Do You Suffer from Fear of Public Speaking?

I recently spent some time coaching a woman who had high anxiety around giving presentations at work. Within the last year, this individual had started a new job. Her new position included presenting at least once a month to colleagues and coworkers.

Fear of Public Speaking

This woman was a professional with a Masters Degree. Yet, her anxiety around public speaking was getting the best of her. She described to me how her anxiety caused her to miss major points in a recent presentation. She also reported that the energy in the room seemed to shift during her presentations. She felt this was due to everyone in the room feeling the anxiety she was projecting.

The fear of public speaking is common. The majority of people report that they fear public speaking more than spiders or even death itself. Studies show that three out of every four people (74%) suffer from speech anxiety. One statistic I read said that the fear of public speaking has a 10% impairment on wages.

For authors, speaking is an effective platform for selling books. Because people buy books from authors they know. Authors who speak often sell more books.

Yet, many authors suffer from speaking anxiety. They dislike being the center of attention and talking in public. The thought of doing so makes them want to run for cover.

What was fascinating for me was watching the transformation that took place in the woman I was coaching. Through identifying and tweaking some underlying faulty thoughts she had about her presentations, we were able to dramatically decrease her presentation anxiety.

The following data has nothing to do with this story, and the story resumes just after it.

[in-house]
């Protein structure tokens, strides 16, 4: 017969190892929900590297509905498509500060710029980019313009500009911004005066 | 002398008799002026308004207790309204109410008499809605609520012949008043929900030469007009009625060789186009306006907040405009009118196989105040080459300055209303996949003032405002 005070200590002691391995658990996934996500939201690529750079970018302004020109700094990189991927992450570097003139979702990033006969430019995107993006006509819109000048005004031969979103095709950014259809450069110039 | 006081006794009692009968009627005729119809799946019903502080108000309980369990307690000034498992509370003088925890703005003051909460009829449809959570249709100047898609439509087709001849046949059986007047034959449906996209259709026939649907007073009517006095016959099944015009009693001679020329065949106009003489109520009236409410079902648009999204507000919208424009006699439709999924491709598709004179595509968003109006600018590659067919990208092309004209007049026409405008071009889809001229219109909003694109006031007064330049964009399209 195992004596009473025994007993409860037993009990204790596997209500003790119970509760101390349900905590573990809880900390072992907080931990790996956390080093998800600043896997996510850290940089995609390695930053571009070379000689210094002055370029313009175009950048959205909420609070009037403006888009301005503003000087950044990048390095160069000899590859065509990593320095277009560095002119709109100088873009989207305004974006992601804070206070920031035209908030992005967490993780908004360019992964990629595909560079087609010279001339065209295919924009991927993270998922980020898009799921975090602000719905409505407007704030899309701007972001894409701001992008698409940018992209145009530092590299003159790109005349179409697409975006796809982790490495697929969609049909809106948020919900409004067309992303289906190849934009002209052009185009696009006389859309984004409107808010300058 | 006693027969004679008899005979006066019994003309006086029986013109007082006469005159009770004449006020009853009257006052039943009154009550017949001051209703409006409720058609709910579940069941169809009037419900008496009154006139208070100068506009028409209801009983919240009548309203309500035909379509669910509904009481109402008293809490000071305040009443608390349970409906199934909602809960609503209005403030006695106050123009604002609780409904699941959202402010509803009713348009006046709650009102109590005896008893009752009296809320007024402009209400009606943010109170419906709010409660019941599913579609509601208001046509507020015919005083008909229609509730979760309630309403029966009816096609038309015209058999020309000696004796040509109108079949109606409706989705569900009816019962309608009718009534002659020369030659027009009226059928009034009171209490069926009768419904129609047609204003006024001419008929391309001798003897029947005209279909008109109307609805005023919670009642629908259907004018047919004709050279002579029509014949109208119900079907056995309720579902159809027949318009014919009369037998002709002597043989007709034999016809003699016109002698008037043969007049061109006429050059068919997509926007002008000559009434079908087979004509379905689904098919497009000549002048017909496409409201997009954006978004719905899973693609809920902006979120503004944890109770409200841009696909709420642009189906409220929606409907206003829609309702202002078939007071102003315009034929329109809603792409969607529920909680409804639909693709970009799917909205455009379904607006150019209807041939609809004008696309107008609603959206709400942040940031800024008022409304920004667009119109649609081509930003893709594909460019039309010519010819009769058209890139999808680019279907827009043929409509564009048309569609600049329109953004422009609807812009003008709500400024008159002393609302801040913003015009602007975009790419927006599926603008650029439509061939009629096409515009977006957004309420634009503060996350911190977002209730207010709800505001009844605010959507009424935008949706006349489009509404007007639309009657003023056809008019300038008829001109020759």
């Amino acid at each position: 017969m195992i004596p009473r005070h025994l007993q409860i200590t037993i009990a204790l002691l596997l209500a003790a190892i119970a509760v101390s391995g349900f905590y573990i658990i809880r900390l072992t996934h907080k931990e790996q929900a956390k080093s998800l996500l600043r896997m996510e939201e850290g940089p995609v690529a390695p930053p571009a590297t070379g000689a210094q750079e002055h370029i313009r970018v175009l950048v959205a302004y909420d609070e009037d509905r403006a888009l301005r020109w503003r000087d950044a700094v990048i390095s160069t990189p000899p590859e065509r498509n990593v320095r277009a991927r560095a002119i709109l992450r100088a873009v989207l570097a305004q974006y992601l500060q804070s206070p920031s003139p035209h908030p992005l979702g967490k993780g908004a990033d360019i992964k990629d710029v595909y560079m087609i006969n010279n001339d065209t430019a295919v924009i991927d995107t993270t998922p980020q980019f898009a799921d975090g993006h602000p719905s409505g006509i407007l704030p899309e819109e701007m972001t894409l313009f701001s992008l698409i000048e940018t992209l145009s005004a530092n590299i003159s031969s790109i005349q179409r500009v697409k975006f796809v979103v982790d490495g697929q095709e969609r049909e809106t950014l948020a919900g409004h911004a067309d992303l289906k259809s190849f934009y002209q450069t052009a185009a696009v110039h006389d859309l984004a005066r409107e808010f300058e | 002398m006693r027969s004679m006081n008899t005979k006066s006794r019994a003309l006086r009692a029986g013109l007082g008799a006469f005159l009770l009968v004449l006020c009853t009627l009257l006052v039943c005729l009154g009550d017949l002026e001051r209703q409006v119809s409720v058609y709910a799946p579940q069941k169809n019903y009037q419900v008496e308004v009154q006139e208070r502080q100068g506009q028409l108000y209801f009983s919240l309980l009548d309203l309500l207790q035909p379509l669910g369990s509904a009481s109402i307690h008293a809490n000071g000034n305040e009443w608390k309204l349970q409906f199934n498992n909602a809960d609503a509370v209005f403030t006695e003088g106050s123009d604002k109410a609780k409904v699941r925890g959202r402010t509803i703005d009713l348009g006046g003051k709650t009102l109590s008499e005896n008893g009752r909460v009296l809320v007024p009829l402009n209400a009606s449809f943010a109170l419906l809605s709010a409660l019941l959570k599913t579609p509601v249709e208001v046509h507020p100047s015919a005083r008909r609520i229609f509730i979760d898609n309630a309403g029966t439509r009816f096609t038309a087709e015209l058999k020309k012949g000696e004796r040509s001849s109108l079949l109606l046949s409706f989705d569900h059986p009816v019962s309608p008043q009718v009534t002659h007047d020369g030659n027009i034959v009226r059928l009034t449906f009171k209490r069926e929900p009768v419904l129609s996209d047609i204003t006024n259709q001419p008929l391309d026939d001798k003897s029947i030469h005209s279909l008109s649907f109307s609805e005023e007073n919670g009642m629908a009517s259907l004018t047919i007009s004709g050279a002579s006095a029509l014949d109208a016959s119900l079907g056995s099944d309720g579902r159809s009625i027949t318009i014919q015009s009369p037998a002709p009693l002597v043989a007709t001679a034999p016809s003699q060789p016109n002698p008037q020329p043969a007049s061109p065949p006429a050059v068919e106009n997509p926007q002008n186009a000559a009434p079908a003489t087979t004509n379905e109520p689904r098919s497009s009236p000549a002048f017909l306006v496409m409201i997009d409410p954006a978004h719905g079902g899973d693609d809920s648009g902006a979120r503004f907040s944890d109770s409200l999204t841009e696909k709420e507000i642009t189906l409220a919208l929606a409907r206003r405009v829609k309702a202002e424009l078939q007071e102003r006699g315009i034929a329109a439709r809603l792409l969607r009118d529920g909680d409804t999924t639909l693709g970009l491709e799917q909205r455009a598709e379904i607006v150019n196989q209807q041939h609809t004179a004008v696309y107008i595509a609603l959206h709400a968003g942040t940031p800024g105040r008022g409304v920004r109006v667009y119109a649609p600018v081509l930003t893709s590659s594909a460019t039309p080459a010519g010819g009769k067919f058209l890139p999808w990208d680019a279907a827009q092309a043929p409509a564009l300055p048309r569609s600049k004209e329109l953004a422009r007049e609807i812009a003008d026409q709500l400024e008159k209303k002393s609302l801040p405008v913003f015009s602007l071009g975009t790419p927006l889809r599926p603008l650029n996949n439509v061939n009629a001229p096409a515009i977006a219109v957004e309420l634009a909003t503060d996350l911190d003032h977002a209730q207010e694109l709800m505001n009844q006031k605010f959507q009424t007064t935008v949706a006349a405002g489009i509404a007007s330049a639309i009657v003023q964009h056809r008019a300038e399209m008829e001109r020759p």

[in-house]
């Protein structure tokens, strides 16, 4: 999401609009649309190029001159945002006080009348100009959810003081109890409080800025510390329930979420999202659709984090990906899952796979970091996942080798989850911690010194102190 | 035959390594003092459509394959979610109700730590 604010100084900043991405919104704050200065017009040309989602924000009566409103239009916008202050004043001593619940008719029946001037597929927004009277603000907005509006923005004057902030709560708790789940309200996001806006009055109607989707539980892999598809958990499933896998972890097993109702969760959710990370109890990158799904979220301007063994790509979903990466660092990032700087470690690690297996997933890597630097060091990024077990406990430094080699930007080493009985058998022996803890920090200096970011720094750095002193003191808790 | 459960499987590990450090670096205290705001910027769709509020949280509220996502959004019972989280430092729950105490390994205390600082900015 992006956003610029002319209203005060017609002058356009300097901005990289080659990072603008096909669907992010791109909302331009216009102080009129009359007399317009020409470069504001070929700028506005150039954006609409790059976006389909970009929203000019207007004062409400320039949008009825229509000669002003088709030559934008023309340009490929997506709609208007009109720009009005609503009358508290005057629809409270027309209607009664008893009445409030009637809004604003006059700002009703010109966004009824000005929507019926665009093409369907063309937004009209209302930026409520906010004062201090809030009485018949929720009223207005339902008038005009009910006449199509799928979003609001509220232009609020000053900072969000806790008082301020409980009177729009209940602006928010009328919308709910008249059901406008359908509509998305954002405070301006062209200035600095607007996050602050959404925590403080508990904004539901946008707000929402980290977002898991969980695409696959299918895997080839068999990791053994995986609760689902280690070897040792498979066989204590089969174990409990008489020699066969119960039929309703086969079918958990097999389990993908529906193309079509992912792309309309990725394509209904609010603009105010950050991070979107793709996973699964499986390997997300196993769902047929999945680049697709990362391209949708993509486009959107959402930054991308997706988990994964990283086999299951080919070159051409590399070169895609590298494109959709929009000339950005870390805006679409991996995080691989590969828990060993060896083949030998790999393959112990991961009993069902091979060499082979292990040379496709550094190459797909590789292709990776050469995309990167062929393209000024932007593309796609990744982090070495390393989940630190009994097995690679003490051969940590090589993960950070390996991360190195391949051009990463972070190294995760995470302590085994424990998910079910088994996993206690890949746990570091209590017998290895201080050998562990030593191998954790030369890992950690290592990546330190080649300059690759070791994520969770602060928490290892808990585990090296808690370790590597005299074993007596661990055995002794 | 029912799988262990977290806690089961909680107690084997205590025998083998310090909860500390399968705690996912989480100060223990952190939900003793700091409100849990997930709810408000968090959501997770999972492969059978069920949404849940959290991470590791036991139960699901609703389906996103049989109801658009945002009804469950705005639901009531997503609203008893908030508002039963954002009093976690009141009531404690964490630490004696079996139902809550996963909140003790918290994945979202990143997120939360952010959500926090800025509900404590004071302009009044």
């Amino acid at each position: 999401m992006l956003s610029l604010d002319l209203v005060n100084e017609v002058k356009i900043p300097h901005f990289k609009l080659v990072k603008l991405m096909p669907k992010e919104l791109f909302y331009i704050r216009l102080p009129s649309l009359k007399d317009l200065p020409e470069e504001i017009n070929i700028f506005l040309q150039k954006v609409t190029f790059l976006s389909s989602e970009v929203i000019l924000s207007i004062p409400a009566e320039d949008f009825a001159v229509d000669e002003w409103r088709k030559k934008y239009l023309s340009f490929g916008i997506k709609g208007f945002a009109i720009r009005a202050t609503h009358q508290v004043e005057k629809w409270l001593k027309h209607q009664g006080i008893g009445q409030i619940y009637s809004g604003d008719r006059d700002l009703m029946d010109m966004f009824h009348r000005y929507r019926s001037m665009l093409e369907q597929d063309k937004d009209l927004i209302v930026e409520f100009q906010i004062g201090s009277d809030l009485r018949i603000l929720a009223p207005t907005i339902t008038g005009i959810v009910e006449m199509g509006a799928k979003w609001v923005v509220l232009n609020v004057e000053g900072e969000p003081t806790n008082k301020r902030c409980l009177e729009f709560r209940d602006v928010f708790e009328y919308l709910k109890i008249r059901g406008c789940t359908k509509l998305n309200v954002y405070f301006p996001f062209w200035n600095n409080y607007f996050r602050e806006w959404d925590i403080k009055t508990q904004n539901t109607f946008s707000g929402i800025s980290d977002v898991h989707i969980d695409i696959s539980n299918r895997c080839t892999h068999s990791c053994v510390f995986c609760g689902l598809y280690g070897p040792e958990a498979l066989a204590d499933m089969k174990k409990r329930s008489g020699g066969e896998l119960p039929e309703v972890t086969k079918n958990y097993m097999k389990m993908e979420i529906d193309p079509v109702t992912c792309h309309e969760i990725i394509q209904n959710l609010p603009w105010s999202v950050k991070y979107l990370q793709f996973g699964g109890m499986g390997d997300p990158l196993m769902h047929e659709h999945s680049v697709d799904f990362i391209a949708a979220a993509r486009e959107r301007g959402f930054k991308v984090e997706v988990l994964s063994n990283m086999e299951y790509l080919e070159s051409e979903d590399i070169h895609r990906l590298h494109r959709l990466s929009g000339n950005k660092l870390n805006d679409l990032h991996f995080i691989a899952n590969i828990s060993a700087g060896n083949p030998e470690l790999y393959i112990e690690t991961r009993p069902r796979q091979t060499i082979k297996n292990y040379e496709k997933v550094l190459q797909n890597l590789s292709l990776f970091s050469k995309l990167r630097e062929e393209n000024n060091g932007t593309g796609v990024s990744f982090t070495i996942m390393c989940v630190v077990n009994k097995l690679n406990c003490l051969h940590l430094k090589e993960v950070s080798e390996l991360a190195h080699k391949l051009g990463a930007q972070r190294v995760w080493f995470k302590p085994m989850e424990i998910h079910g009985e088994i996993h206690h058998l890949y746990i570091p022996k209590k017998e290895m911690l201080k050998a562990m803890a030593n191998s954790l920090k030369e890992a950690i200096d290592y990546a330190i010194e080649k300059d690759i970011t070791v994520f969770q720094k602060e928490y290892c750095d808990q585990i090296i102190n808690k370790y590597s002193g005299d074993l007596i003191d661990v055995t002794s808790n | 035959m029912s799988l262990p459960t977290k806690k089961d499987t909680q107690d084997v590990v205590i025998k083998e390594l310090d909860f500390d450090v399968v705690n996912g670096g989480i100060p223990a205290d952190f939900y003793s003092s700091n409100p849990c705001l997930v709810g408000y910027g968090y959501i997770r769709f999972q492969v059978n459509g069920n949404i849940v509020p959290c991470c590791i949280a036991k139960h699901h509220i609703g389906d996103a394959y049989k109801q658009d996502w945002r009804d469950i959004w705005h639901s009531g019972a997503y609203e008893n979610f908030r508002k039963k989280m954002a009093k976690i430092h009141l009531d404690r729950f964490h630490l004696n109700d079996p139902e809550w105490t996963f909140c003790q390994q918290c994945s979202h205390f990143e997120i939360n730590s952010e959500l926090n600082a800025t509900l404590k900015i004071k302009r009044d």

Glosphobia: Fear of Public Speaking

The false assumption that this professional was struggling with was that she had to be the expert. For her, that meant that she had to have all the answers. Maybe you feel the same way.

This belief is a huge burden. My client knew she did not have all the answers, so when she gave a presentation, she felt like a fraud.

Here’s the truth: You don’t have to be an expert to speak to groups of people. The purpose of a presentation is to share information or knowledge that you have—including a personal experience and what you learned from it—with a group of people. That’s all.

Having all the answers is not required. All that is required is your authentic self, sharing what you know. This small thought shift can make a huge difference. And it is an important one. It is even important for you, as an author, in your writing.

You are not called to have all the answers. You are called to write what you know.

When you are part of God’s Kingdom, this is all that is required—sharing what you know. What people do with what you share is up to God. The outcome is in his hands.

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What To Do When Your Book is Pirated

Authors should be more concerned about obscurity than piracy. This is the conventional wisdom. However, piracy does happen. When it happens to you, do you know what to do about it?

Not too long ago, I received a Google Alert that my books had recently been listed on some websites I had never heard of; so I checked it out. It turns out that the websites were pirate sites that allow free PDF downloads of books.

Lo and behold, my books had been pirated. They were being offered for anyone to download free-of-charge on these sites.